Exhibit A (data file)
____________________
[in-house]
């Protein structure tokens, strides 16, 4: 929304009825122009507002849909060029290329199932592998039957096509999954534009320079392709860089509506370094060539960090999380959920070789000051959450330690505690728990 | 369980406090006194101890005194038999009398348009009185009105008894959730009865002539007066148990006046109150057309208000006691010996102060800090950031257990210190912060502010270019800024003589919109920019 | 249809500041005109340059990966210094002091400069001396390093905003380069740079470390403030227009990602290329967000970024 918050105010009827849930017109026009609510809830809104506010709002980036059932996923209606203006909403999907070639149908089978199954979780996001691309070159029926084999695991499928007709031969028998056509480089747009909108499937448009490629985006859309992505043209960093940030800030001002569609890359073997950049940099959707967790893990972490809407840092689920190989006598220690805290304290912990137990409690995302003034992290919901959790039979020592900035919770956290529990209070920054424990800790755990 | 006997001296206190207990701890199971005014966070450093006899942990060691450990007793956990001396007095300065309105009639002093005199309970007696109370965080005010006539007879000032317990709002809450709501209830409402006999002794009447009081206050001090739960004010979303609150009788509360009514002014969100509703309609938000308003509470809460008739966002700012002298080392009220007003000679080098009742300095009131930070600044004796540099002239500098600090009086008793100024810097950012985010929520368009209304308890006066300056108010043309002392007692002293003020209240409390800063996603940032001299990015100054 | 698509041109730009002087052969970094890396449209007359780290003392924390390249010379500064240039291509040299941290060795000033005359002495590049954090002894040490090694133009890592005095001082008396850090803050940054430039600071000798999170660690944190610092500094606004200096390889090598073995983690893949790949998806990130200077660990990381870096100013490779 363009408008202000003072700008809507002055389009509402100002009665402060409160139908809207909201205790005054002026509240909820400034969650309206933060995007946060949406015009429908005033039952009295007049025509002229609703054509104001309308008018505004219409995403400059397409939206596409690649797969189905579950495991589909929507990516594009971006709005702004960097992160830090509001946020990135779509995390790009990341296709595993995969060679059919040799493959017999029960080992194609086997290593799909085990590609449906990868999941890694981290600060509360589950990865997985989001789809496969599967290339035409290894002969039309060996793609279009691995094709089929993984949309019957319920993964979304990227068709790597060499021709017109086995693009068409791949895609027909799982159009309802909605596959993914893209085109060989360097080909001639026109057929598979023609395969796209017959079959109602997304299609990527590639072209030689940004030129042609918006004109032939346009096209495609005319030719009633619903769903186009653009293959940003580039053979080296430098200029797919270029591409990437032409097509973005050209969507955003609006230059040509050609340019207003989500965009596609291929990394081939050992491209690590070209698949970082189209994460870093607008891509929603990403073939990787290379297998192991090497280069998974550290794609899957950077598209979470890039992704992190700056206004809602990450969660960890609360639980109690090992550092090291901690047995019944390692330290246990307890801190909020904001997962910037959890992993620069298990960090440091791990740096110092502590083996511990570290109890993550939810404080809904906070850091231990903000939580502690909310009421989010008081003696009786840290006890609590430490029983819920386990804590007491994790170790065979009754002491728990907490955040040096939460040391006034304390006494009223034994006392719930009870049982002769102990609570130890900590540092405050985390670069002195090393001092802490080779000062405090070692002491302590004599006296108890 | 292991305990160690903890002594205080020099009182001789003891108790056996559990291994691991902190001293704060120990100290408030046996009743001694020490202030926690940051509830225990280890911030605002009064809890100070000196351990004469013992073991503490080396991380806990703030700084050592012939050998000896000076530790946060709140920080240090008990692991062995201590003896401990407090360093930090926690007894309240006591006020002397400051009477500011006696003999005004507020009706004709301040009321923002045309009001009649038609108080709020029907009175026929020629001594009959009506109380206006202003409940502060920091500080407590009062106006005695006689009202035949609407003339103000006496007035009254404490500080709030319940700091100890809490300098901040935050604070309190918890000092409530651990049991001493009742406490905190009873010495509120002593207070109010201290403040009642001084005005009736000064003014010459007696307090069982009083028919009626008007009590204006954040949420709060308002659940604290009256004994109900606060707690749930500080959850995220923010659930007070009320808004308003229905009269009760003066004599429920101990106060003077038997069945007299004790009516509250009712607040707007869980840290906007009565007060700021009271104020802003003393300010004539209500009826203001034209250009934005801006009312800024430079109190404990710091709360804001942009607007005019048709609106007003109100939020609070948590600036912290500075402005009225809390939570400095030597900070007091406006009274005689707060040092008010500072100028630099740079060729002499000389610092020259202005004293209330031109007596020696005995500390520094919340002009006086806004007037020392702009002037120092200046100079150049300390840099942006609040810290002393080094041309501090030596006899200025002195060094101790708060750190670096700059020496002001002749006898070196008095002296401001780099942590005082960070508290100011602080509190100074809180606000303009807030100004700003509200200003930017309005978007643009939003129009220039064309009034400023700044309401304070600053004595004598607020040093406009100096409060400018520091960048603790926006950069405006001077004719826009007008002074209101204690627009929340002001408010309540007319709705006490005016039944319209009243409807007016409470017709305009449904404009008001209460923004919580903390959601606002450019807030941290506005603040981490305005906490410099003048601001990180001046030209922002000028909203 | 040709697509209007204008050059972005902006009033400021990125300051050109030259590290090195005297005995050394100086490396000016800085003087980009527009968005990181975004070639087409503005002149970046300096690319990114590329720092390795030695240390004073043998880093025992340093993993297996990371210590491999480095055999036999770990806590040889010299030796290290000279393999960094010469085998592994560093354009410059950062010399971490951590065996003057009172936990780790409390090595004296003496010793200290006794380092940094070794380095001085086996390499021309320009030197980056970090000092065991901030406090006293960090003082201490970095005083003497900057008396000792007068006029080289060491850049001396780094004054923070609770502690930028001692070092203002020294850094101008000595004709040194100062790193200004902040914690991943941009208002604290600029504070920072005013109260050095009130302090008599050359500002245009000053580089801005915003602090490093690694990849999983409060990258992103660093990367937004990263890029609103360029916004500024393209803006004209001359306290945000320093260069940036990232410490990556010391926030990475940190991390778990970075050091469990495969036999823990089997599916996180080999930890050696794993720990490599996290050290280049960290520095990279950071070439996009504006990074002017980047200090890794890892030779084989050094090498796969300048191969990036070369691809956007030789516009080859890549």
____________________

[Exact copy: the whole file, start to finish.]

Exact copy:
[in-house]
């Protein structure tokens, strides 16, 4: 929304009825122009507002849909060029290329199932592998039957096509999954534009320079392709860089509506370094060539960090999380959920070789000051959450330690505690728990 | 369980406090006194101890005194038999009398348009009185009105008894959730009865002539007066148990006046109150057309208000006691010996102060800090950031257990210190912060502010270019800024003589919109920019 | 249809500041005109340059990966210094002091400069001396390093905003380069740079470390403030227009990602290329967000970024 918050105010009827849930017109026009609510809830809104506010709002980036059932996923209606203006909403999907070639149908089978199954979780996001691309070159029926084999695991499928007709031969028998056509480089747009909108499937448009490629985006859309992505043209960093940030800030001002569609890359073997950049940099959707967790893990972490809407840092689920190989006598220690805290304290912990137990409690995302003034992290919901959790039979020592900035919770956290529990209070920054424990800790755990 | 006997001296206190207990701890199971005014966070450093006899942990060691450990007793956990001396007095300065309105009639002093005199309970007696109370965080005010006539007879000032317990709002809450709501209830409402006999002794009447009081206050001090739960004010979303609150009788509360009514002014969100509703309609938000308003509470809460008739966002700012002298080392009220007003000679080098009742300095009131930070600044004796540099002239500098600090009086008793100024810097950012985010929520368009209304308890006066300056108010043309002392007692002293003020209240409390800063996603940032001299990015100054 | 698509041109730009002087052969970094890396449209007359780290003392924390390249010379500064240039291509040299941290060795000033005359002495590049954090002894040490090694133009890592005095001082008396850090803050940054430039600071000798999170660690944190610092500094606004200096390889090598073995983690893949790949998806990130200077660990990381870096100013490779 363009408008202000003072700008809507002055389009509402100002009665402060409160139908809207909201205790005054002026509240909820400034969650309206933060995007946060949406015009429908005033039952009295007049025509002229609703054509104001309308008018505004219409995403400059397409939206596409690649797969189905579950495991589909929507990516594009971006709005702004960097992160830090509001946020990135779509995390790009990341296709595993995969060679059919040799493959017999029960080992194609086997290593799909085990590609449906990868999941890694981290600060509360589950990865997985989001789809496969599967290339035409290894002969039309060996793609279009691995094709089929993984949309019957319920993964979304990227068709790597060499021709017109086995693009068409791949895609027909799982159009309802909605596959993914893209085109060989360097080909001639026109057929598979023609395969796209017959079959109602997304299609990527590639072209030689940004030129042609918006004109032939346009096209495609005319030719009633619903769903186009653009293959940003580039053979080296430098200029797919270029591409990437032409097509973005050209969507955003609006230059040509050609340019207003989500965009596609291929990394081939050992491209690590070209698949970082189209994460870093607008891509929603990403073939990787290379297998192991090497280069998974550290794609899957950077598209979470890039992704992190700056206004809602990450969660960890609360639980109690090992550092090291901690047995019944390692330290246990307890801190909020904001997962910037959890992993620069298990960090440091791990740096110092502590083996511990570290109890993550939810404080809904906070850091231990903000939580502690909310009421989010008081003696009786840290006890609590430490029983819920386990804590007491994790170790065979009754002491728990907490955040040096939460040391006034304390006494009223034994006392719930009870049982002769102990609570130890900590540092405050985390670069002195090393001092802490080779000062405090070692002491302590004599006296108890 | 292991305990160690903890002594205080020099009182001789003891108790056996559990291994691991902190001293704060120990100290408030046996009743001694020490202030926690940051509830225990280890911030605002009064809890100070000196351990004469013992073991503490080396991380806990703030700084050592012939050998000896000076530790946060709140920080240090008990692991062995201590003896401990407090360093930090926690007894309240006591006020002397400051009477500011006696003999005004507020009706004709301040009321923002045309009001009649038609108080709020029907009175026929020629001594009959009506109380206006202003409940502060920091500080407590009062106006005695006689009202035949609407003339103000006496007035009254404490500080709030319940700091100890809490300098901040935050604070309190918890000092409530651990049991001493009742406490905190009873010495509120002593207070109010201290403040009642001084005005009736000064003014010459007696307090069982009083028919009626008007009590204006954040949420709060308002659940604290009256004994109900606060707690749930500080959850995220923010659930007070009320808004308003229905009269009760003066004599429920101990106060003077038997069945007299004790009516509250009712607040707007869980840290906007009565007060700021009271104020802003003393300010004539209500009826203001034209250009934005801006009312800024430079109190404990710091709360804001942009607007005019048709609106007003109100939020609070948590600036912290500075402005009225809390939570400095030597900070007091406006009274005689707060040092008010500072100028630099740079060729002499000389610092020259202005004293209330031109007596020696005995500390520094919340002009006086806004007037020392702009002037120092200046100079150049300390840099942006609040810290002393080094041309501090030596006899200025002195060094101790708060750190670096700059020496002001002749006898070196008095002296401001780099942590005082960070508290100011602080509190100074809180606000303009807030100004700003509200200003930017309005978007643009939003129009220039064309009034400023700044309401304070600053004595004598607020040093406009100096409060400018520091960048603790926006950069405006001077004719826009007008002074209101204690627009929340002001408010309540007319709705006490005016039944319209009243409807007016409470017709305009449904404009008001209460923004919580903390959601606002450019807030941290506005603040981490305005906490410099003048601001990180001046030209922002000028909203 | 040709697509209007204008050059972005902006009033400021990125300051050109030259590290090195005297005995050394100086490396000016800085003087980009527009968005990181975004070639087409503005002149970046300096690319990114590329720092390795030695240390004073043998880093025992340093993993297996990371210590491999480095055999036999770990806590040889010299030796290290000279393999960094010469085998592994560093354009410059950062010399971490951590065996003057009172936990780790409390090595004296003496010793200290006794380092940094070794380095001085086996390499021309320009030197980056970090000092065991901030406090006293960090003082201490970095005083003497900057008396000792007068006029080289060491850049001396780094004054923070609770502690930028001692070092203002020294850094101008000595004709040194100062790193200004902040914690991943941009208002604290600029504070920072005013109260050095009130302090008599050359500002245009000053580089801005915003602090490093690694990849999983409060990258992103660093990367937004990263890029609103360029916004500024393209803006004209001359306290945000320093260069940036990232410490990556010391926030990475940190991390778990970075050091469990495969036999823990089997599916996180080999930890050696794993720990490599996290050290280049960290520095990279950071070439996009504006990074002017980047200090890794890892030779084989050094090498796969300048191969990036070369691809956007030789516009080859890549």